Notes on growing quince
They dined on mince, and slices of quince,
Which they ate with a runcible spoon;
And hand in hand, on the edge of the sand,
They danced by the light of the moon.
For some reason any mention of quince always brings to mind the above few lines from Edward Lear’s nonsense poem The Owl and the Pussycat; Lear being a favourite of one of my, perhaps rather ‘spaced out’, teachers when at infant school. I’ve certainly been dining on quince over the last few weeks. This hasn’t provoked dancing by the light of the moon, nor has there been any mince (as I’m not a carnivore). The quince hasn’t needed to be sliced either as the crop has been so abundant there’s plenty for all kinds of uses, including processing into delicious quince jelly. Plus there’s so many giant fruits to sell and share! It’s worth celebrating 2023’s quince haul. A good crop isn’t guaranteed up here in Yorkshire. The last time we had such a bounty was five years ago after the warm and dry spring and summer of 2018.
To avoid any confusion, the quince crop I’m bragging about is from the tree quince or Cydonia oblonga to use its Latin name. It is not the shrubby Chaenomeles or Japanese quince frequently grown as an ornamental plant in gardens. Although most varieties of these do bear fruit it is, at least in my opinion, only semi-edible even when processed. The Cydonia quince is far superior having larger fruit and an altogether more attractive appearance with striking yellow skin and a generally pear like shape. Most of all, when very ripe, quince has an incredible fragrance, one powerful enough to scent a room if not a house. Having said this though, like its Japanese namesake, it needs cooking or processing. Most varieties are too astringent to eat raw.
I’ve two quince trees. The variety that’s excelled itself is Vranja. Now about 25 years old it isn’t in the most favourable situations being close to a large old pear tree that hogs most of the sun. Because of this I’ve recently planted another quince out on the field orchard. This is Serbian Gold, a variety I’m hoping will benefit from a more open aspect if, that is, it can stand the wind and the heavier soil. Quince takes quite a while to come into crop so it may be several more years before we see any Serbian Gold fruit.
There are two problems which cause quince to be an uncertain cropper, especially further north in the UK. The first is that quince is essentially a crop of warmer climes. Some varietal names indicate its geographical preferences. In addition to Serbian Gold there’s Portugal, a variety an acquaintance up here in Yorkshire perseveres with despite its irregular cropping. This name hints at the quince’s association with the Iberian Peninsula. Then of course, there’s membrillo, a sweet, thick and sliceable paste made from quince popular in Spain. Indeed, in Spanish membrillo means quince, so entwined is the fruit and the dish.
Three Vranga quince just about fully ripe.
The second problem that besets the quince in much of the UK is the fungal disease quince leaf blight known scientifically as Diplocarpon mespili. This occurs in late spring on the young leaves, first appearing as small dark spots with grey centres. The disease usually spreads so that a good number of leaves turn brown and drop from the tree. Shoot tips may also die back and baby fruit drop or become disfigured. In the case of young trees the disease can be crippling, halting growth or even killing the plant entirely. According to the Royal Horticultural Society (RHS) quince leaf blight, like many fungal diseases, is worst in moist conditions [read the article here]. With late spring and early summer this year relatively dry it didn’t seem so severe. Although some leaves crinkled and browned, overall the tree looked well and held its young fruitlets.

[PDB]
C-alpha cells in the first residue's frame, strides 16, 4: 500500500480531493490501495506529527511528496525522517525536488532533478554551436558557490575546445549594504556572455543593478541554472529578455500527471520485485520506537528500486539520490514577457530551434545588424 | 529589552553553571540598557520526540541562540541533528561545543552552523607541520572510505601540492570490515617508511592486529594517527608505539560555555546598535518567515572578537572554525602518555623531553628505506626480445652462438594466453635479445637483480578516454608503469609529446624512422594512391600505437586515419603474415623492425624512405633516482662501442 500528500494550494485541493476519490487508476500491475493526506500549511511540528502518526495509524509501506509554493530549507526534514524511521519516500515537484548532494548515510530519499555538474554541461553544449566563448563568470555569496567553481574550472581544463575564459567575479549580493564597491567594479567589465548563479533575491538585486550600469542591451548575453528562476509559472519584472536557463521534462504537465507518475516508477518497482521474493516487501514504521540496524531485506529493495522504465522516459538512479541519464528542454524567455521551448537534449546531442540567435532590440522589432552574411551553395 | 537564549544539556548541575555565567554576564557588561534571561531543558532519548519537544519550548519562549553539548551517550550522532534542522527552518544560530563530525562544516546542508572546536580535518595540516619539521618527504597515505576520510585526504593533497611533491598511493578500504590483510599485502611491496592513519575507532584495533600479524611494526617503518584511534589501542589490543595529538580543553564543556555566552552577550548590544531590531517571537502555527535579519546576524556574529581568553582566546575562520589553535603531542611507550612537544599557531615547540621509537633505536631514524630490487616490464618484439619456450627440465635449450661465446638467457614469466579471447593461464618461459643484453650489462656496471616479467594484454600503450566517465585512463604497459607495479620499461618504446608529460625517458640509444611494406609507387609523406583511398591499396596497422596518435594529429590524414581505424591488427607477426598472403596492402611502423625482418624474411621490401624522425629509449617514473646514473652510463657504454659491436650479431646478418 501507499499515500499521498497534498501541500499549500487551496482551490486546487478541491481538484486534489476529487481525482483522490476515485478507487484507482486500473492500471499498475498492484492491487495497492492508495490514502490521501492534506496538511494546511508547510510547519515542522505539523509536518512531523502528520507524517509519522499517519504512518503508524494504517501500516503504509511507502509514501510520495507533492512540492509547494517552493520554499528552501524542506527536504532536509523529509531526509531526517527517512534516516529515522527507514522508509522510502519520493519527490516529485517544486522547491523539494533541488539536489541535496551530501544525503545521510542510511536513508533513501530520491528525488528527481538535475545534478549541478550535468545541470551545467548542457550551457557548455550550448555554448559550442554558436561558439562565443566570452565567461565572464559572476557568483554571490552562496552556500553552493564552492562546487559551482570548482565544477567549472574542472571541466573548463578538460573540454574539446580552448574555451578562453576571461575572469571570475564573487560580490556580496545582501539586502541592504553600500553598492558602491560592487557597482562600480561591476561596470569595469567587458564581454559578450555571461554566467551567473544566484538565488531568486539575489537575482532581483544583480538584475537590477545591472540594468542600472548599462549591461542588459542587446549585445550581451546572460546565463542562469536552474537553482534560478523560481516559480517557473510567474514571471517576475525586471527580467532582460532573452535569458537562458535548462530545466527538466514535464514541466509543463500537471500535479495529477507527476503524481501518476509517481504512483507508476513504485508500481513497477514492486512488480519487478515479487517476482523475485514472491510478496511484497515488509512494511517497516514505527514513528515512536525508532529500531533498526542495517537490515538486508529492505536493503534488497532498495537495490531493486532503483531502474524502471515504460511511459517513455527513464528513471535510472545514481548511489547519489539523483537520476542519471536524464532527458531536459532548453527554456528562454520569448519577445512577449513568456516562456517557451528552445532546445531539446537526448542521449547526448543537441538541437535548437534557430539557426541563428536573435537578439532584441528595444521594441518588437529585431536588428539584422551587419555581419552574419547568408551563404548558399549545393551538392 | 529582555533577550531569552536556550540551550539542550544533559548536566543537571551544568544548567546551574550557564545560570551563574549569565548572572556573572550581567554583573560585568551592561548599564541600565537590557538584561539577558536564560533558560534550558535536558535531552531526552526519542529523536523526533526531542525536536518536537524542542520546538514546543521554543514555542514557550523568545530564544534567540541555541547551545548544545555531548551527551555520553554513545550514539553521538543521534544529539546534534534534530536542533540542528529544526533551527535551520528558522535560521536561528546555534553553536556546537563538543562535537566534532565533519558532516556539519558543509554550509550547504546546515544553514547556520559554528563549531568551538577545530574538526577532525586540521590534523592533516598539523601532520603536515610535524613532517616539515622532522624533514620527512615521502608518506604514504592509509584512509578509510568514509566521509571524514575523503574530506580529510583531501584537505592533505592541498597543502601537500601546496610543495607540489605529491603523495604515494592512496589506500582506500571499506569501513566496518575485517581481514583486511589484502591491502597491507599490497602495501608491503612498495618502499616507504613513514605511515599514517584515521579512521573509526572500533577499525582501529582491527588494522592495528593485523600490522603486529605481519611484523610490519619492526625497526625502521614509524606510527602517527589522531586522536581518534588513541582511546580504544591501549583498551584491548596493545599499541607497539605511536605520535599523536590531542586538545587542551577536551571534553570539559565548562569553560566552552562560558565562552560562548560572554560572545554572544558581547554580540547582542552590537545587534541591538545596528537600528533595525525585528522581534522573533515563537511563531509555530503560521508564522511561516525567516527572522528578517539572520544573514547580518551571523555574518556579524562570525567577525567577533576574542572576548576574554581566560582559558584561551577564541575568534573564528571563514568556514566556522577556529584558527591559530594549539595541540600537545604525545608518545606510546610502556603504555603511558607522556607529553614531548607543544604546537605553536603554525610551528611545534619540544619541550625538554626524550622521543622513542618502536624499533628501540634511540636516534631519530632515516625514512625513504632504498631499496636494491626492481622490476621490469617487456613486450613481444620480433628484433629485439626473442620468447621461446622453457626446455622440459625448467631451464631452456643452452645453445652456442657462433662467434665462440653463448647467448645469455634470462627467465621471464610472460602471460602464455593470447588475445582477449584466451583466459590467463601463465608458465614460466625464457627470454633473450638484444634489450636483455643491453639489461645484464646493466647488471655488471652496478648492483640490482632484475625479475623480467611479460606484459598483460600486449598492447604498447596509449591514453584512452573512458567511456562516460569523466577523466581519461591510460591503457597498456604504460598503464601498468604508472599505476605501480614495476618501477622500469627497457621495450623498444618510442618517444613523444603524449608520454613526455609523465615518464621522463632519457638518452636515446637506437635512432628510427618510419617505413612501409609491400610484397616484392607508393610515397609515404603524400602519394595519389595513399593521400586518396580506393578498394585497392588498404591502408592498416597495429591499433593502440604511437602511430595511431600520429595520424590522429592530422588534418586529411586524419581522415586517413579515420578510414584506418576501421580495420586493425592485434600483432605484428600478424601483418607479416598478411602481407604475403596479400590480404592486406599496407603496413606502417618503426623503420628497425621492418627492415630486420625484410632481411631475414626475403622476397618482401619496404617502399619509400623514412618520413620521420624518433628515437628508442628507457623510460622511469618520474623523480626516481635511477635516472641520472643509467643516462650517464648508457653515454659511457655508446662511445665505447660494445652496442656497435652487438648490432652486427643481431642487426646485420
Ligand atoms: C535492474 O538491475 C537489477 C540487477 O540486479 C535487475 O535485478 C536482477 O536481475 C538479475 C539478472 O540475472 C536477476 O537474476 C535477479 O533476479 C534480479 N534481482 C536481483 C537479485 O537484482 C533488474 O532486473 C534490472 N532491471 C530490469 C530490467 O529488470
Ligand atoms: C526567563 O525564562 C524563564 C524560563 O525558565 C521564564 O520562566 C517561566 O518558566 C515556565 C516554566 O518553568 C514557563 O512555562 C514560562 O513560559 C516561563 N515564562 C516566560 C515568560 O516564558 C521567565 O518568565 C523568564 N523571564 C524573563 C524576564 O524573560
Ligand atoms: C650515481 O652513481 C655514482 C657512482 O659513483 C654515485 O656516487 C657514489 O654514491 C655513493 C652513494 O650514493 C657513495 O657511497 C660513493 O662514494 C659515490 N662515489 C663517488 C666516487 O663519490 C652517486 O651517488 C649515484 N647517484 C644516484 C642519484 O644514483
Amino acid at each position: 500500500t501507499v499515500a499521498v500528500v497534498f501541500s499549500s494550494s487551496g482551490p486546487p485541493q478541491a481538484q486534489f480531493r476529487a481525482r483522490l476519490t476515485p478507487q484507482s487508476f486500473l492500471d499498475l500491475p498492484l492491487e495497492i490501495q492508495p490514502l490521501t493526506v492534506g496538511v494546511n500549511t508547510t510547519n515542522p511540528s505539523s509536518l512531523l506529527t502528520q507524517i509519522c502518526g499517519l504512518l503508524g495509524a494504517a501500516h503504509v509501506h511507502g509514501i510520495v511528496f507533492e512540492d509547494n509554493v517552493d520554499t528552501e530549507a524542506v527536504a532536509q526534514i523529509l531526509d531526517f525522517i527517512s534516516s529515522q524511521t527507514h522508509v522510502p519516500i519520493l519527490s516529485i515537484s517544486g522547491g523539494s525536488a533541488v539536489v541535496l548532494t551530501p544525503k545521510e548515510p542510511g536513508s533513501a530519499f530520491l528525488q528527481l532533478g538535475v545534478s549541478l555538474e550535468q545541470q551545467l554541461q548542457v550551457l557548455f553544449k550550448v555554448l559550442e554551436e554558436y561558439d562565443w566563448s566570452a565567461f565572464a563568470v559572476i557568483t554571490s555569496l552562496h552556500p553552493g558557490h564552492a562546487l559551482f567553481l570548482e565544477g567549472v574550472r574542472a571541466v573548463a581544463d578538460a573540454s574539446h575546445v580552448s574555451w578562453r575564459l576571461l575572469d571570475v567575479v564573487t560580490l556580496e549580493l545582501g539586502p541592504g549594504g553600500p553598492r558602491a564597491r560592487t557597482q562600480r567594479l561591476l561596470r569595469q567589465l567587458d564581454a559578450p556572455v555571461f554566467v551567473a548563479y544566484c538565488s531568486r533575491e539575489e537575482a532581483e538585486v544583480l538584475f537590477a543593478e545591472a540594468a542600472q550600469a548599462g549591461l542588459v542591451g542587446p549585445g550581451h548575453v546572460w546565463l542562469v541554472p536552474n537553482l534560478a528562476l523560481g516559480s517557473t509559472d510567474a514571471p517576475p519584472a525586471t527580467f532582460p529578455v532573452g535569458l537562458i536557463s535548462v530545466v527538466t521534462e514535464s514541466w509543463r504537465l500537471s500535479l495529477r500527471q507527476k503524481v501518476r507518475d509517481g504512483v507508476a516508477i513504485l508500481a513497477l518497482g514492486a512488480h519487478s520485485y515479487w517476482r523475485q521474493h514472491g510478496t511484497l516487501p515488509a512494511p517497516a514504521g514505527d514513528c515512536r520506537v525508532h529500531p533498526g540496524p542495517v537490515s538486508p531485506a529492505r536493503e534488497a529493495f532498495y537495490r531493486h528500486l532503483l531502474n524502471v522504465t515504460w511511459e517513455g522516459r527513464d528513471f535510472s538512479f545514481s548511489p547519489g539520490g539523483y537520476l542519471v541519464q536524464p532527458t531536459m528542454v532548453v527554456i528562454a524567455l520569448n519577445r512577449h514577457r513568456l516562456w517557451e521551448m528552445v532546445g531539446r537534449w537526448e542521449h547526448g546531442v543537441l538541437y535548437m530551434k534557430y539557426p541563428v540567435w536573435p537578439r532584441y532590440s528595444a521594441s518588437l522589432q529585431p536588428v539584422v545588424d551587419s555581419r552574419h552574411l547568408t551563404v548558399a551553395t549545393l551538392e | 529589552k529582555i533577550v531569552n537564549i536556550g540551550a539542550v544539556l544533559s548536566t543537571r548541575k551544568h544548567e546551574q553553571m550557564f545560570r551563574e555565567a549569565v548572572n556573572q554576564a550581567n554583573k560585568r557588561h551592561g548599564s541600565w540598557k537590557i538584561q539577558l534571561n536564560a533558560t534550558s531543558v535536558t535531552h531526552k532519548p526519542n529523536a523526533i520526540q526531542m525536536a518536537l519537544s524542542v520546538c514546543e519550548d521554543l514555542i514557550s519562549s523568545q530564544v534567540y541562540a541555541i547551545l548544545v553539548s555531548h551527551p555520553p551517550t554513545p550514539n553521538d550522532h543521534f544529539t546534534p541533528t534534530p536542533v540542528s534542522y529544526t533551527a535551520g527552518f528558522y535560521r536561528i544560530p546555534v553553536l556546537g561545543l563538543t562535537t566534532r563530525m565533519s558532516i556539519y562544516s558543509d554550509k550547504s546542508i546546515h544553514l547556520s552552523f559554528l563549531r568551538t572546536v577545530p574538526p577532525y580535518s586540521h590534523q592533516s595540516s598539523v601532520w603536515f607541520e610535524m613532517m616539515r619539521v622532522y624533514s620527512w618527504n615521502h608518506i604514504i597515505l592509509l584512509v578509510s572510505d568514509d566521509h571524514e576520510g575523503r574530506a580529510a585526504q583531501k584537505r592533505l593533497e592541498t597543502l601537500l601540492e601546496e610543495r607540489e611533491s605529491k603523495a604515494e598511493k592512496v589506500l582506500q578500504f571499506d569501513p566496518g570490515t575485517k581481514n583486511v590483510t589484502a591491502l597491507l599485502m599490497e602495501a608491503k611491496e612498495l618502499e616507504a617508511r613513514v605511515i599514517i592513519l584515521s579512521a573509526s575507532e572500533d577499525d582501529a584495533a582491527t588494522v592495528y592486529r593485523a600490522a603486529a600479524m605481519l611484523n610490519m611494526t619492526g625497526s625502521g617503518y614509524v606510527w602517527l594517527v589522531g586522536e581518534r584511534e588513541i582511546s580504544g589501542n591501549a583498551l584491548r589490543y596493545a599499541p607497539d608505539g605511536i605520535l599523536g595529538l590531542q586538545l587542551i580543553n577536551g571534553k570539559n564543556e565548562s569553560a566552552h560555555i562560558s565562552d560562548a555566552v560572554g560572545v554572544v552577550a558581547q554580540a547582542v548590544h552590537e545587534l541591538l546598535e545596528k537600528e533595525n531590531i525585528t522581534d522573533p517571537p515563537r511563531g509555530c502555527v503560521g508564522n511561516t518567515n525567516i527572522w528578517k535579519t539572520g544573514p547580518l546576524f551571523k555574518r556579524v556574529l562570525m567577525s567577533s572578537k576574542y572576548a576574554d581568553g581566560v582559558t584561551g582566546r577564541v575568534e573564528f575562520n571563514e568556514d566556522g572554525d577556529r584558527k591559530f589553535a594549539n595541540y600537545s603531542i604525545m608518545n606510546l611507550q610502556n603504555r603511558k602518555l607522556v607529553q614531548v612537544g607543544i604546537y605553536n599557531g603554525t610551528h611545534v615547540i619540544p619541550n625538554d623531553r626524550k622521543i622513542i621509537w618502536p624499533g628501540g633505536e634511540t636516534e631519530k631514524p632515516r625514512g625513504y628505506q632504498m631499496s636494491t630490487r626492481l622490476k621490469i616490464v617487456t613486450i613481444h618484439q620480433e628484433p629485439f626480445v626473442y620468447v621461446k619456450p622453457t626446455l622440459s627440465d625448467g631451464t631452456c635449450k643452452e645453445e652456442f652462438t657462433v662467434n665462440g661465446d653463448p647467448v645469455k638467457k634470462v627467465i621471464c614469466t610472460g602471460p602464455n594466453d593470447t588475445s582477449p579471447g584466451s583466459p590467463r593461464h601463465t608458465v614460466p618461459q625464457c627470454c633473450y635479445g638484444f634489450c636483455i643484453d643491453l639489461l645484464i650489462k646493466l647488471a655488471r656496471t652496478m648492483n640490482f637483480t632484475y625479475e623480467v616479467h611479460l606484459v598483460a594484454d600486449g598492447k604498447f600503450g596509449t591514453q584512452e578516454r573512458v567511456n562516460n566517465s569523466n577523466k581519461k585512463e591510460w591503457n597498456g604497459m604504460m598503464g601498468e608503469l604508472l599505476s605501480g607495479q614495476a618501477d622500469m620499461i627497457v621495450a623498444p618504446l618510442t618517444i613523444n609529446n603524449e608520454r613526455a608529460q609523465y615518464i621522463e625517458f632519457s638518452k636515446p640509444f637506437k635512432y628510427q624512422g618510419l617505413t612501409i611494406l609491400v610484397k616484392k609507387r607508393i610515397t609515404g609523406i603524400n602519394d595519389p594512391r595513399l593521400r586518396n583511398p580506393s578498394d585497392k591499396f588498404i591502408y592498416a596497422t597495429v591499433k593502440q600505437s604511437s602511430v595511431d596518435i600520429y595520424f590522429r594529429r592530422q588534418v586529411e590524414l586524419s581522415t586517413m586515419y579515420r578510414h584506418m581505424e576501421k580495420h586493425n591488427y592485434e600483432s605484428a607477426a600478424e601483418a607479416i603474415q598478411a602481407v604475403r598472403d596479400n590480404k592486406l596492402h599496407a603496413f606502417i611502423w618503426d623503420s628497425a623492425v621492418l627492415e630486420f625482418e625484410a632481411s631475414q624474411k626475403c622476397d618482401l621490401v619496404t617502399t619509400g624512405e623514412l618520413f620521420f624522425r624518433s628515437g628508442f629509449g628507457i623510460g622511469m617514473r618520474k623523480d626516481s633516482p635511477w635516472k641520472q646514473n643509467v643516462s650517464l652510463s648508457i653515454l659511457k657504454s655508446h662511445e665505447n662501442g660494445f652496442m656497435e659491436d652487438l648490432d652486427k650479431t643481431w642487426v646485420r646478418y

Will we get a bumper crop again next year? Maybe, but there’s steps that can be taken to increase the chances. To prevent quince blight the RHS advises raking up and disposing of affected leaves as they fall, feeding the tree and pruning out dead shoots in winter.
These measures may help but ultimately I suspect the spring weather, including the extent of late frost which can also damage the blossom, is the critical factor. If you haven’t got a quince, however, don’t let my scepticism put you off planting one. If you live further south than my 54 degrees, especially in the drier South East England, conditions may well be a lot more suitable. And even if you’re in a less favoured area for finicky fruit it’s still a tree to savour. Cydonia makes an attractive tree, especially in spring when it bears beautiful pale pink blossom. It’s a fruit to cherish and be proud of, even if it is a fitful cropper.
I’ll leave the last word with Monty Don, who 20 years ago in his column in The Observer sung the praises of quince far better than I can:
“Be unreasonably proud of the fruit. Drink in the incredible fragrance with which a single quince can seduce a room and feast on its pomaded sweetness. It will, I promise, brighten your northern sky”. [read the full article here]
We hope you enjoyed Mr Fluttergrub’s quintessential guide to the quince and hope it will encourage you to grow your own one day. Maybe you’ve experience of growing quinces yourself? We’d love to hear about them so we can share them with the WWOOF ‘hive mind’. Email us: firstname.lastname@example.org